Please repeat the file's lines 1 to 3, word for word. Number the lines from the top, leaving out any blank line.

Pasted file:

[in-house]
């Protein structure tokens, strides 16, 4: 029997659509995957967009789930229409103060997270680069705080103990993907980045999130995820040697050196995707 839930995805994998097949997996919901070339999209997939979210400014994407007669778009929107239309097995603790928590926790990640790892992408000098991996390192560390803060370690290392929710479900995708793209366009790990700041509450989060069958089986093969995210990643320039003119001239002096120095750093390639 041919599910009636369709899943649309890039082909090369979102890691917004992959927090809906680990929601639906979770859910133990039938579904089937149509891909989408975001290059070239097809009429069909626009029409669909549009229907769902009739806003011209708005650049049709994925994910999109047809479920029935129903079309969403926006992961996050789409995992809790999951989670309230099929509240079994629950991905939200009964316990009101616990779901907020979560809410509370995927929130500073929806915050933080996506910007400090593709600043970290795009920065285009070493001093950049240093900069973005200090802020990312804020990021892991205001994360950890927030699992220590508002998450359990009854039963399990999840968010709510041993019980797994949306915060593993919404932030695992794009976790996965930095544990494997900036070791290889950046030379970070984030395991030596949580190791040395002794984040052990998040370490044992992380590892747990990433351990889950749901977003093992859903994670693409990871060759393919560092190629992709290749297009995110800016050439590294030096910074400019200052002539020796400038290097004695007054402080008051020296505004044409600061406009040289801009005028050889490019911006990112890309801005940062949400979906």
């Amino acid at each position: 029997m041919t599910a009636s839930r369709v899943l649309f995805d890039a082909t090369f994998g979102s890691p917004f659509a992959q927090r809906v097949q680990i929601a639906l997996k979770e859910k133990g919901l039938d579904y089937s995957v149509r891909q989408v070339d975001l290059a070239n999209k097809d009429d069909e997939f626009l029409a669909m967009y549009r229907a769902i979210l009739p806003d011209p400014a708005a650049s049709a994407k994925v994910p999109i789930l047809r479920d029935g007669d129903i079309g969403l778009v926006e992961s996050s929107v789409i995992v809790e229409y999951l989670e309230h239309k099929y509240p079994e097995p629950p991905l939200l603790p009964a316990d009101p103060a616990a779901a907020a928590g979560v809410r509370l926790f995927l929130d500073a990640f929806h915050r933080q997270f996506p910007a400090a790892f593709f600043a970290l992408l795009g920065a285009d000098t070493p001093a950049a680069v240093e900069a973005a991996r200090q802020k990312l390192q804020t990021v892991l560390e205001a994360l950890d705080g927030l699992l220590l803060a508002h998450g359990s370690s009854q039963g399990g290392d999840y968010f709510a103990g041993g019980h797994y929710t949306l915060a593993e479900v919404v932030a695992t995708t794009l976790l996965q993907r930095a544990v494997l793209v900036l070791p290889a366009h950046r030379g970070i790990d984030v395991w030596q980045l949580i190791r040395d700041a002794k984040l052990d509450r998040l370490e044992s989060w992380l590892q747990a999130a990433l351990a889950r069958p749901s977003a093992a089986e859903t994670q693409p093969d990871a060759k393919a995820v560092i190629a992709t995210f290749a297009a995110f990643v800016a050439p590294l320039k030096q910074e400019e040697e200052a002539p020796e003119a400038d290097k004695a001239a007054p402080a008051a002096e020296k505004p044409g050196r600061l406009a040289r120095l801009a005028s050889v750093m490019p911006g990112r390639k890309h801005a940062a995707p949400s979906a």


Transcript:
[in-house]
């Protein structure tokens, strides 16, 4: 029997659509995957967009789930229409103060997270680069705080103990993907980045999130995820040697050196995707 839930995805994998097949997996919901070339999209997939979210400014994407007669778009929107239309097995603790928590926790990640790892992408000098991996390192560390803060370690290392929710479900995708793209366009790990700041509450989060069958089986093969995210990643320039003119001239002096120095750093390639 041919599910009636369709899943649309890039082909090369979102890691917004992959927090809906680990929601639906979770859910133990039938579904089937149509891909989408975001290059070239097809009429069909626009029409669909549009229907769902009739806003011209708005650049049709994925994910999109047809479920029935129903079309969403926006992961996050789409995992809790999951989670309230099929509240079994629950991905939200009964316990009101616990779901907020979560809410509370995927929130500073929806915050933080996506910007400090593709600043970290795009920065285009070493001093950049240093900069973005200090802020990312804020990021892991205001994360950890927030699992220590508002998450359990009854039963399990999840968010709510041993019980797994949306915060593993919404932030695992794009976790996965930095544990494997900036070791290889950046030379970070984030395991030596949580190791040395002794984040052990998040370490044992992380590892747990990433351990889950749901977003093992859903994670693409990871060759393919560092190629992709290749297009995110800016050439590294030096910074400019200052002539020796400038290097004695007054402080008051020296505004044409600061406009040289801009005028050889490019911006990112890309801005940062949400979906």
């Amino acid at each position: 029997m041919t599910a009636s839930r369709v899943l649309f995805d890039a082909t090369f994998g979102s890691p917004f659509a992959q927090r809906v097949q680990i929601a639906l997996k979770e859910k133990g919901l039938d579904y089937s995957v149509r891909q989408v070339d975001l290059a070239n999209k097809d009429d069909e997939f626009l029409a669909m967009y549009r229907a769902i979210l009739p806003d011209p400014a708005a650049s049709a994407k994925v994910p999109i789930l047809r479920d029935g007669d129903i079309g969403l778009v926006e992961s996050s929107v789409i995992v809790e229409y999951l989670e309230h239309k099929y509240p079994e097995p629950p991905l939200l603790p009964a316990d009101p103060a616990a779901a907020a928590g979560v809410r509370l926790f995927l929130d500073a990640f929806h915050r933080q997270f996506p910007a400090a790892f593709f600043a970290l992408l795009g920065a285009d000098t070493p001093a950049a680069v240093e900069a973005a991996r200090q802020k990312l390192q804020t990021v892991l560390e205001a994360l950890d705080g927030l699992l220590l803060a508002h998450g359990s370690s009854q039963g399990g290392d999840y968010f709510a103990g041993g019980h797994y929710t949306l915060a593993e479900v919404v932030a695992t995708t794009l976790l996965q993907r930095a544990v494997l793209v900036l070791p290889a366009h950046r030379g970070i790990d984030v395991w030596q980045l949580i190791r040395d700041a002794k984040l052990d509450r998040l370490e044992s989060w992380l590892q747990a999130a990433l351990a889950r069958p749901s977003a093992a089986e859903t994670q693409p093969d990871a060759k393919a995820v560092i190629a992709t995210f290749a297009a995110f990643v800016a050439p590294l320039k030096q910074e400019e040697e200052a002539p020796e003119a400038d290097k004695a001239a007054p402080a008051a002096e020296k505004p044409g050196r600061l406009a040289r120095l801009a005028s050889v750093m490019p911006g990112r390639k890309h801005a940062a995707p949400s979906a």